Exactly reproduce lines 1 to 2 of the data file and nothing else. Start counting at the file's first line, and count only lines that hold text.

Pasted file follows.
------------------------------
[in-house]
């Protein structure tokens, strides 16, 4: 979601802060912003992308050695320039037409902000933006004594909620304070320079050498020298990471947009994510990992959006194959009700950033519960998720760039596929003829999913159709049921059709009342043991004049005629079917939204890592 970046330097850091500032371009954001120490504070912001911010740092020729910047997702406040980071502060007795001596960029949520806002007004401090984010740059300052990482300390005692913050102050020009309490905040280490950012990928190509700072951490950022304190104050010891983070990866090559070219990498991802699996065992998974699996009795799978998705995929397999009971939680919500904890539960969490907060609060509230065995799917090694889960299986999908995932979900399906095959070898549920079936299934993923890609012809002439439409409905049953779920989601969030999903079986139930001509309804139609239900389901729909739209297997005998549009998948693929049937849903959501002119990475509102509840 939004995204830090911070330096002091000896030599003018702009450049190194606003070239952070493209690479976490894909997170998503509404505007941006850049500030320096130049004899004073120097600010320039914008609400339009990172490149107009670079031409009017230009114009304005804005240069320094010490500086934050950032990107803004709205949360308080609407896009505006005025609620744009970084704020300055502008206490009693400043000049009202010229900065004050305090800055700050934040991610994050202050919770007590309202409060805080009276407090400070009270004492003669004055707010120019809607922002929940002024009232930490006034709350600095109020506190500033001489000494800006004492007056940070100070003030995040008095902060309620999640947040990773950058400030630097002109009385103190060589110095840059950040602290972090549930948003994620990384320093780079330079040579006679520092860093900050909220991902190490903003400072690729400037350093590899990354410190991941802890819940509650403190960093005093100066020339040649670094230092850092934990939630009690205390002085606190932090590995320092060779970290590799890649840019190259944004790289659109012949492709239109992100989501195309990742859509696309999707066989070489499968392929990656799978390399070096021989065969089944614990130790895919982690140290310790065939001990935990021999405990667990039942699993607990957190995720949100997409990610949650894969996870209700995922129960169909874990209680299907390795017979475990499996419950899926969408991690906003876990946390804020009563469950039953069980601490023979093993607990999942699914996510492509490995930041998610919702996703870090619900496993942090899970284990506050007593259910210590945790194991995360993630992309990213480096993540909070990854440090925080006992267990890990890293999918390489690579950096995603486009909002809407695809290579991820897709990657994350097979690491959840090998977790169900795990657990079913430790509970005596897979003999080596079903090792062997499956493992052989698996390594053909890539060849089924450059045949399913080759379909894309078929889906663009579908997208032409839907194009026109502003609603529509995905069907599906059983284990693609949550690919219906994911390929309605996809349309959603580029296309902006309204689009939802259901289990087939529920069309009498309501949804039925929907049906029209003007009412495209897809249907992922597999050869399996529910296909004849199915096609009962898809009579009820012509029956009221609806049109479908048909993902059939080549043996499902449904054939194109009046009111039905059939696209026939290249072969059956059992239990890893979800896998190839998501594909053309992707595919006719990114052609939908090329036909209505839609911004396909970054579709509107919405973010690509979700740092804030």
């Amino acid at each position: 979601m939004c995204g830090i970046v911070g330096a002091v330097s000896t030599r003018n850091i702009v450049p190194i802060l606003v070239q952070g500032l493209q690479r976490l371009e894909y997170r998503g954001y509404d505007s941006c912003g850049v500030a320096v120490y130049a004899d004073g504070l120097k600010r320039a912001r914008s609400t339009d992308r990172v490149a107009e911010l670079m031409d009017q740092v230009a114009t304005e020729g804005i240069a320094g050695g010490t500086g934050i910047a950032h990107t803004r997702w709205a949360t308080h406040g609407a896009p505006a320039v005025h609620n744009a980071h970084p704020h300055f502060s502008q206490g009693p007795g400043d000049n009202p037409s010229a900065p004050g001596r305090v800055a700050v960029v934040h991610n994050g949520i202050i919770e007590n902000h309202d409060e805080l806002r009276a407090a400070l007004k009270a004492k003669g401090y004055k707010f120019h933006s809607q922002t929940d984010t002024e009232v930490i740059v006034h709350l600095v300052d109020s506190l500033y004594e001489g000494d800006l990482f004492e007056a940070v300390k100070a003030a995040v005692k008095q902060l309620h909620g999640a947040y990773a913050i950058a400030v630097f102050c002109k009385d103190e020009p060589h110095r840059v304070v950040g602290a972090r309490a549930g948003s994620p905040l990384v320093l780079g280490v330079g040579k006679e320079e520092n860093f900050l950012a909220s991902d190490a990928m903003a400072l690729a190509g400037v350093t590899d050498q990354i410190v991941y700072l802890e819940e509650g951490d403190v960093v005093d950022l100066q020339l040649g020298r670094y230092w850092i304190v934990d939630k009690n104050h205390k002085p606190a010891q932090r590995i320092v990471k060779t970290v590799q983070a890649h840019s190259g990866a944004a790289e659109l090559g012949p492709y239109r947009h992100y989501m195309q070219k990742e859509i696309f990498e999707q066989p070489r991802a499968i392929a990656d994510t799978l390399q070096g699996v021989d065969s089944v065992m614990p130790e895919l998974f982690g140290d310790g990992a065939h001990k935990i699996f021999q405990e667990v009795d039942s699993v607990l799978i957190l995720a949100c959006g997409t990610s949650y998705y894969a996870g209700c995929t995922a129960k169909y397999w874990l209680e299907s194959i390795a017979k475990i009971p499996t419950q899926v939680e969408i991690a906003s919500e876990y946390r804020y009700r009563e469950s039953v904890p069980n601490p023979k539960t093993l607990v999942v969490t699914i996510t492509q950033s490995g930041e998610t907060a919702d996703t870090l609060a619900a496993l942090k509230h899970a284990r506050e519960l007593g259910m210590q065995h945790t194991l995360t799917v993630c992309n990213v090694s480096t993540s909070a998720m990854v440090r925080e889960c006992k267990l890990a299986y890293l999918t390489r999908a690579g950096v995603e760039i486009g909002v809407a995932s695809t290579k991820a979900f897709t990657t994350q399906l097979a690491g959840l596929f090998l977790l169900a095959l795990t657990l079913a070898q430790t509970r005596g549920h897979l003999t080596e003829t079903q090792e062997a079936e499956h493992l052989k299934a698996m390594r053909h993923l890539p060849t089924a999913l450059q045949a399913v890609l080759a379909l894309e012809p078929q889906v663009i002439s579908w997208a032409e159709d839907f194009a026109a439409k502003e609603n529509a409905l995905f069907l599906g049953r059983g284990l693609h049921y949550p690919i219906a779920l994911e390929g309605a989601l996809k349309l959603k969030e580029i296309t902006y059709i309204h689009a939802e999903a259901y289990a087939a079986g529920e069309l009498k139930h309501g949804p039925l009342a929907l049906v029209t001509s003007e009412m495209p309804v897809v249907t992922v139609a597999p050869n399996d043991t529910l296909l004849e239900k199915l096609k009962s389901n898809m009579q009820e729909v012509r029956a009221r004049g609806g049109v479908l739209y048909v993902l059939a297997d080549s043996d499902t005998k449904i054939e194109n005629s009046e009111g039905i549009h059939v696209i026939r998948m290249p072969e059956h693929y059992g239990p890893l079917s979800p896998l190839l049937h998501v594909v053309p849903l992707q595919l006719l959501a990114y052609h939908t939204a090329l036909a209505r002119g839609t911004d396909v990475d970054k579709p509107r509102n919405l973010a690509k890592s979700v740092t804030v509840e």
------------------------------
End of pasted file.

[in-house]
């Protein structure tokens, strides 16, 4: 979601802060912003992308050695320039037409902000933006004594909620304070320079050498020298990471947009994510990992959006194959009700950033519960998720760039596929003829999913159709049921059709009342043991004049005629079917939204890592 970046330097850091500032371009954001120490504070912001911010740092020729910047997702406040980071502060007795001596960029949520806002007004401090984010740059300052990482300390005692913050102050020009309490905040280490950012990928190509700072951490950022304190104050010891983070990866090559070219990498991802699996065992998974699996009795799978998705995929397999009971939680919500904890539960969490907060609060509230065995799917090694889960299986999908995932979900399906095959070898549920079936299934993923890609012809002439439409409905049953779920989601969030999903079986139930001509309804139609239900389901729909739209297997005998549009998948693929049937849903959501002119990475509102509840 939004995204830090911070330096002091000896030599003018702009450049190194606003070239952070493209690479976490894909997170998503509404505007941006850049500030320096130049004899004073120097600010320039914008609400339009990172490149107009670079031409009017230009114009304005804005240069320094010490500086934050950032990107803004709205949360308080609407896009505006005025609620744009970084704020300055502008206490009693400043000049009202010229900065004050305090800055700050934040991610994050202050919770007590309202409060805080009276407090400070009270004492003669004055707010120019809607922002929940002024009232930490006034709350600095109020506190500033001489000494800006004492007056940070100070003030995040008095902060309620999640947040990773950058400030630097002109009385103190060589110095840059950040602290972090549930948003994620990384320093780079330079040579006679520092860093900050909220991902190490903003400072690729400037350093590899990354410190991941802890819940509650403190960093005093100066020339040649670094230092850092934990939630009690205390002085606190932090590995320092060779970290590799890649840019190259944004790289659109012949492709239109992100989501195309990742859509696309999707066989070489499968392929990656799978390399070096021989065969089944614990130790895919982690140290310790065939001990935990021999405990667990039942699993607990957190995720949100997409990610949650894969996870209700995922129960169909874990209680299907390795017979475990499996419950899926969408991690906003876990946390804020009563469950039953069980601490023979093993607990999942699914996510492509490995930041998610919702996703870090619900496993942090899970284990506050007593259910210590945790194991995360993630992309990213480096993540909070990854440090925080006992267990890990890293999918390489690579950096995603486009909002809407695809290579991820897709990657994350097979690491959840090998977790169900795990657990079913430790509970005596897979003999080596079903090792062997499956493992052989698996390594053909890539060849089924450059045949399913080759379909894309078929889906663009579908997208032409839907194009026109502003609603529509995905069907599906059983284990693609949550690919219906994911390929309605996809349309959603580029296309902006309204689009939802259901289990087939529920069309009498309501949804039925929907049906029209003007009412495209897809249907992922597999050869399996529910296909004849199915096609009962898809009579009820012509029956009221609806049109479908048909993902059939080549043996499902449904054939194109009046009111039905059939696209026939290249072969059956059992239990890893979800896998190839998501594909053309992707595919006719990114052609939908090329036909209505839609911004396909970054579709509107919405973010690509979700740092804030």